Wednesday, 29 July 2009

Field of Dreams: Prisoner's Confederations Cup

The echo comes, reverberating from deep inside. It crashes against thick walls and cold bars as it tries to find its way outside. Deep masculine voices sound as one. Feet stamp down the tune in rhythmic cadence, move as one. Into the earth their message goes, a warning to those they are to face in battle.

“We live together, we die together, a dead man is a dead man. We live together, we die together, a dead man is a dead man.”

They move out of the dark, into the light, away from the solid brick and mortar, past rows of jagged wire, electrified barbs, watching guards, into a tunnel of mesh confinement. The makeshift Egyptian flag held up for the other teams to see.

The drone of a big bus engine is not enough to put them off as it swallows them up. Hands and feet strike roof and floor. The singing continues as they are ferried off, off to the field of dreams.
And so the last of the players departs from Section B at the start of the final day of the Gauteng Correctional Services Offenders 2009 FIFA Confederations Cup. Egypt, offenders from Johannesburg Central Management Area, are in high spirits as they are to face the USA, Leeuwkop, for the championship title.


“When we received the news that South Africa was going to host both the Confederations Cup and 2010 World Cup,” says organiser Brian Kotzen, “we came together and decided that seeing as though most of these offenders won’t be able to go to the stadium…if they can’t go to the Confederations Cup then let’s bring it to them.”

As Vice-Chairperson of Sports, Recreation, Arts and Culture for the Gauteng province Correctional Services, Kotzen sees the project as being one part of a bigger strategy to fight crime by using sport to give offenders the tools they need to properly reintegrate when returning to society.

Eight management areas in the province were tasked with brainstorming what was a logistical challenge. With around 22 players per team, plus offenders who made up coaching and management staff, meant transporting over 150 offenders from more than eight prisons to Zonderwater Management Area, as well as accommodating them for the duration.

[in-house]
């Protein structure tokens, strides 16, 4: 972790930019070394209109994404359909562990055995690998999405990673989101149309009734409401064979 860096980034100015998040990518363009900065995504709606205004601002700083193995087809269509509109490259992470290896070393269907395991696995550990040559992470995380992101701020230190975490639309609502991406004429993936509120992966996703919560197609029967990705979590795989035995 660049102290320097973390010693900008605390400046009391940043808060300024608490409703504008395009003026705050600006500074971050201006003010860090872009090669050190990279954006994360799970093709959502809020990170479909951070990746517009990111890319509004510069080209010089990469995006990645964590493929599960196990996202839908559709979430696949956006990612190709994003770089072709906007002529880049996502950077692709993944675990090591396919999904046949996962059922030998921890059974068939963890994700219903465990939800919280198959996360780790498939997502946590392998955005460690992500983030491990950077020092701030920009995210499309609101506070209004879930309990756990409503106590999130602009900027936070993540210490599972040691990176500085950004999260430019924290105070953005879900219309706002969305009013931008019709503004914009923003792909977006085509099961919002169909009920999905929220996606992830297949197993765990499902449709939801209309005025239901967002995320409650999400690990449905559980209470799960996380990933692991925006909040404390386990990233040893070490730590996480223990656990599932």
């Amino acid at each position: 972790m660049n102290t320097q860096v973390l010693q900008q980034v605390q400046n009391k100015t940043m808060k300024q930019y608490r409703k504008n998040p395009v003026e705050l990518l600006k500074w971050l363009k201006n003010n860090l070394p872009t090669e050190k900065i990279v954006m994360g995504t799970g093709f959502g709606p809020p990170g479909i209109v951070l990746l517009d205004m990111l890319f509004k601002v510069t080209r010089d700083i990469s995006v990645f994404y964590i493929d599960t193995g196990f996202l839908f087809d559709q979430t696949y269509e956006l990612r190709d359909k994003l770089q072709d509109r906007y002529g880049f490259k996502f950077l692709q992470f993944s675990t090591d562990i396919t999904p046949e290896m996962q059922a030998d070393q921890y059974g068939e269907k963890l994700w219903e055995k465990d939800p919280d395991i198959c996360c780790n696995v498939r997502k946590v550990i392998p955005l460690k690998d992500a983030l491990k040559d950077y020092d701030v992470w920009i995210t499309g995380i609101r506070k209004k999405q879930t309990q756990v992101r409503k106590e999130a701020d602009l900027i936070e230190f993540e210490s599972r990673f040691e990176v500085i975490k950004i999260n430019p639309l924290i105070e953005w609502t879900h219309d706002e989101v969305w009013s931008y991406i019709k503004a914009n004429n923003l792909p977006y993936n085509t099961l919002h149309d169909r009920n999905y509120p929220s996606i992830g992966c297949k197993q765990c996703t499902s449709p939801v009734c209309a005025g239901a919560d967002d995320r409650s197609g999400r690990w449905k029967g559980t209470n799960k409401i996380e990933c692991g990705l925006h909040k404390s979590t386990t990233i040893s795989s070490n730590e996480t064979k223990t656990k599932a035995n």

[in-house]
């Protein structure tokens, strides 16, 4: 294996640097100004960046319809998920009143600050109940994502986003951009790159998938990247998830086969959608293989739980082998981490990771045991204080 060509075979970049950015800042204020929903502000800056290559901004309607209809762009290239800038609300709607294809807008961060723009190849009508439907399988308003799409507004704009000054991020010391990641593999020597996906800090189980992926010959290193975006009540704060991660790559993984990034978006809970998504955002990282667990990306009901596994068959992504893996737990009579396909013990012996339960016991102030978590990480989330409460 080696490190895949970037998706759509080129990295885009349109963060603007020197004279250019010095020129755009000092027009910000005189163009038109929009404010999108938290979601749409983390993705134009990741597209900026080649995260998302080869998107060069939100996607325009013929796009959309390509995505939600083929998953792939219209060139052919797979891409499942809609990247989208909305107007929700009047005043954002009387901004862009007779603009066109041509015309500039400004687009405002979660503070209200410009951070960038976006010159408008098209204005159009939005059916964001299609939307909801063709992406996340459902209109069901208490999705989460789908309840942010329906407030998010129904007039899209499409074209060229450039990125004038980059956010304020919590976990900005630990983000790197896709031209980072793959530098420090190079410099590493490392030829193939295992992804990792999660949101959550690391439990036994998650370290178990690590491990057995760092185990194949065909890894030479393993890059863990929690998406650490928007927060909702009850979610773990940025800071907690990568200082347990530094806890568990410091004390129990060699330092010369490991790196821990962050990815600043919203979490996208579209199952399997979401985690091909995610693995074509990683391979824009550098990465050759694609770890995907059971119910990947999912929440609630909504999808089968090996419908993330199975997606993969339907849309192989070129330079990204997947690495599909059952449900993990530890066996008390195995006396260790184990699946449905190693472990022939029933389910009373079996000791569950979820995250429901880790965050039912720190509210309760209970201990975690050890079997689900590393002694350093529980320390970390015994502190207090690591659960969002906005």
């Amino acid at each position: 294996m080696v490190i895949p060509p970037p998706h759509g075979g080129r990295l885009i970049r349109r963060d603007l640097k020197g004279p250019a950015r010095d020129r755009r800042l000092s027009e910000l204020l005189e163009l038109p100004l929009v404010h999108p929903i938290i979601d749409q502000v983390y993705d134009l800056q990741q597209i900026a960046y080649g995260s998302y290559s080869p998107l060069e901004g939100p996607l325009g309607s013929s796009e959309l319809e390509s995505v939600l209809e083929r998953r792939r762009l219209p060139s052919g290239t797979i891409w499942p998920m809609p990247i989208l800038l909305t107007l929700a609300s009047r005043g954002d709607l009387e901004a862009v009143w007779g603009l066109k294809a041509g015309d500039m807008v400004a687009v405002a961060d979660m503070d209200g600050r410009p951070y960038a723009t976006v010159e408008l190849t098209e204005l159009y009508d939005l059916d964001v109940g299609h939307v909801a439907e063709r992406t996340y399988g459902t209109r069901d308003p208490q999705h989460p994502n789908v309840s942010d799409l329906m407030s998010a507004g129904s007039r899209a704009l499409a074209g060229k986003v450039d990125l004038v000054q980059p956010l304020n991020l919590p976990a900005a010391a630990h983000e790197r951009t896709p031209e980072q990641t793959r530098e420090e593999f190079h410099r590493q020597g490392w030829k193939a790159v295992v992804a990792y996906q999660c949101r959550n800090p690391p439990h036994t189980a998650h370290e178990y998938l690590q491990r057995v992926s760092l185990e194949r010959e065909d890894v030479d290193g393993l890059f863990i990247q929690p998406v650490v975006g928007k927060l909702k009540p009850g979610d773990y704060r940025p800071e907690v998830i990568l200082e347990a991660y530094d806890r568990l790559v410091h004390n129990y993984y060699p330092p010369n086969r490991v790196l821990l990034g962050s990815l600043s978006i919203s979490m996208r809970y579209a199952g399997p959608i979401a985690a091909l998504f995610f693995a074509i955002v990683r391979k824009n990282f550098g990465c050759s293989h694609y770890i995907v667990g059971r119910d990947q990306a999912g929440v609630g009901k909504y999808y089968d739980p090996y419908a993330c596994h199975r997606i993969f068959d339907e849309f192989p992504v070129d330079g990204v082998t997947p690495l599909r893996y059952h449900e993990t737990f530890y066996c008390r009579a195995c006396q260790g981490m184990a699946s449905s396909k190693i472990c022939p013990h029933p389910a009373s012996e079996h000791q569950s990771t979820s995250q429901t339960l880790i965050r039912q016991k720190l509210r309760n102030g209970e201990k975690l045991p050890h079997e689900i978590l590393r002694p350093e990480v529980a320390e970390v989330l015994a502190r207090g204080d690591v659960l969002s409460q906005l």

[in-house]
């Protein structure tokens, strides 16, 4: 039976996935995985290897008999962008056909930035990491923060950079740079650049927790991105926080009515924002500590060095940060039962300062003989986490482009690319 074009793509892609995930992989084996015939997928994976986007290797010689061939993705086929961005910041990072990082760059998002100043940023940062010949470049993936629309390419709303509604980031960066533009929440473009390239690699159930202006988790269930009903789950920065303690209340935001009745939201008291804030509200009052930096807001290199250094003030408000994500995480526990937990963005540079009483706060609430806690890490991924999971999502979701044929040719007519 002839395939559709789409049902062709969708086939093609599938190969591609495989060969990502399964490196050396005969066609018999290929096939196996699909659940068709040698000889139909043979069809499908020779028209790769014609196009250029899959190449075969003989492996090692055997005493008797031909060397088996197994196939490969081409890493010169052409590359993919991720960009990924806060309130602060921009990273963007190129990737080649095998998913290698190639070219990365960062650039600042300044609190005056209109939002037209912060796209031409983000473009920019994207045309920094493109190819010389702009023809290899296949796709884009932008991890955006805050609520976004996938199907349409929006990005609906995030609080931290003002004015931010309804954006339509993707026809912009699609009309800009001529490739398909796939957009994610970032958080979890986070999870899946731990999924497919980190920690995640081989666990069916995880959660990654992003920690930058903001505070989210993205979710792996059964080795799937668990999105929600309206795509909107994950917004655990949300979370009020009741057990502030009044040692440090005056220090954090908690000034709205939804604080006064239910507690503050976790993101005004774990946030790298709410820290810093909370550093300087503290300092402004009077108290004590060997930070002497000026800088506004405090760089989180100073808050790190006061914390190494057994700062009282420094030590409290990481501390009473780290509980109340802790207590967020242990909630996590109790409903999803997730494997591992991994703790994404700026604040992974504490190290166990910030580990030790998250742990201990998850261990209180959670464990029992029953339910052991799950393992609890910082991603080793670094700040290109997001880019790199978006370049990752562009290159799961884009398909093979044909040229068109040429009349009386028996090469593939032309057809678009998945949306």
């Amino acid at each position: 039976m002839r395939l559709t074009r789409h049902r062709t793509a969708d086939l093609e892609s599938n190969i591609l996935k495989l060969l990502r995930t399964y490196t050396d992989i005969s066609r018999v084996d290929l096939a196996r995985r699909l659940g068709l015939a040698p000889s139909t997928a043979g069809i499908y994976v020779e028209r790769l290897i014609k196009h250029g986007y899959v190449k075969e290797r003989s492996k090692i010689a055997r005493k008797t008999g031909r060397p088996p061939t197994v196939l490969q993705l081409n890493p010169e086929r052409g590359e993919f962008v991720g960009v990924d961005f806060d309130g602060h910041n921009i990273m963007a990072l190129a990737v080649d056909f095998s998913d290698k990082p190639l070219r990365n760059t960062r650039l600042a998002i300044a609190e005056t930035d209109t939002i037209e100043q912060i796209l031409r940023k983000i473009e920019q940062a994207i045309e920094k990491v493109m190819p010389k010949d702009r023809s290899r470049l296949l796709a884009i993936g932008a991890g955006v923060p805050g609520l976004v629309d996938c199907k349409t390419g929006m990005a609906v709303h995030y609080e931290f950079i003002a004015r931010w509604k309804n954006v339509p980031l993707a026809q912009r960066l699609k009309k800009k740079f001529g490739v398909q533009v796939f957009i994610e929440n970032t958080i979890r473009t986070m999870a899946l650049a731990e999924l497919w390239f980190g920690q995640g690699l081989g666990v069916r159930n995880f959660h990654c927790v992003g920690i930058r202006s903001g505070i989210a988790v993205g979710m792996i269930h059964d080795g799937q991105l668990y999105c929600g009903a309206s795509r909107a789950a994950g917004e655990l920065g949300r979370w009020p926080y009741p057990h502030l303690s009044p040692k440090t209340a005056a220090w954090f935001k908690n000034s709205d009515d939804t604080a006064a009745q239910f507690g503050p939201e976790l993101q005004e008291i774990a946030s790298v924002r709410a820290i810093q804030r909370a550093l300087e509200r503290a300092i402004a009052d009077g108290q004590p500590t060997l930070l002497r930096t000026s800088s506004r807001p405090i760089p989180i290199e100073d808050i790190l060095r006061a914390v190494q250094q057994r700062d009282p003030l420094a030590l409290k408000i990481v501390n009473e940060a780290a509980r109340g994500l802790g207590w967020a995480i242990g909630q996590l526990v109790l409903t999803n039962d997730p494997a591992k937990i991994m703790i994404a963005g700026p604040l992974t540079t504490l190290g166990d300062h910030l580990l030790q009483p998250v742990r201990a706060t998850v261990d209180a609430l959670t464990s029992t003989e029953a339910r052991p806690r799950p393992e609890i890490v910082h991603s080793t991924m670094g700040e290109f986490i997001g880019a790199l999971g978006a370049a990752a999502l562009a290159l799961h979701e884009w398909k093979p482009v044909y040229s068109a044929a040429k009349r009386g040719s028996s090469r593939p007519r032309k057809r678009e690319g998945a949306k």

The tournament was played over five days from 25 to 29 May meaning organisers had to oversee ten matches, stage opening and closing ceremonies, as well as coordinate the guests, families of offenders, and the various performing groups.

The tournament was closely modelled the real Confederations Cup with special care being taken to carry the detail through at every level, giving the experience a realistic quality and authenticity.

The tournament at Zonderwater was characterised by good sportsmanship and friendship with most offenders saying that soccer and this experience of the Confederations Cup were positive forces in their lives.

Another by-product of the tournament was the bettering of relationships between offenders and their members (warders). The members were often the most vocal during their team’s games, animating the sidelines and screaming advice to players. There were many moments when, together in the spirit of soccer, the boundary between offender and member were collapsed as they shared in the love of the game.

“We are so grateful to our members,” says Reginald Kgatla, “that they have brought us here and it shows me that this not prison but a rehabilitation centre…because you are in prison it doesn’t mean you are nothing, it shows me that if you are inside and you have some discipline, control and respect it can take you to a place like where we are today.

The success of the tournament has lead to discussion around holding a World Cup in May of 2010 which will also be closely modelled on the real tournament, only this time featuring prison teams from all over the country.

Soccer’s difficult and distinguished history in South Africa is what makes it the country’s most popular sport. These offenders have found strength and positive values in the world’s favourite game and it has brought with it the benefits of unity and collective action.

The events over the five days in Zonderwater were but a microcosm of the role and significance that soccer holds in South African society; its positive influence and the values it teaches. It could be said that soccer is one repository of the country’s dreams.


Sylvester Ngobese of the winning USA says that his dream is to become a soccer ambassador, like his hero and ex-South African captain Lucas Radebe, and to use his position to engage the youth on crime.

“Soccer is the thing that will keep them together, help to build a team and keep them on solid ground. Because you can’t be apart in soccer…we have the same language inside (soccer). It is soccer that is building us.”

Then, joining his dancing, singing teammates as they make their way down toward the waiting bus, the routine and reality of prison returning, he steps out of formation again, turns and says:

“You see there are eleven different instruments but only one rhythm...”

Pictures by Bram Lammers

Originally published by


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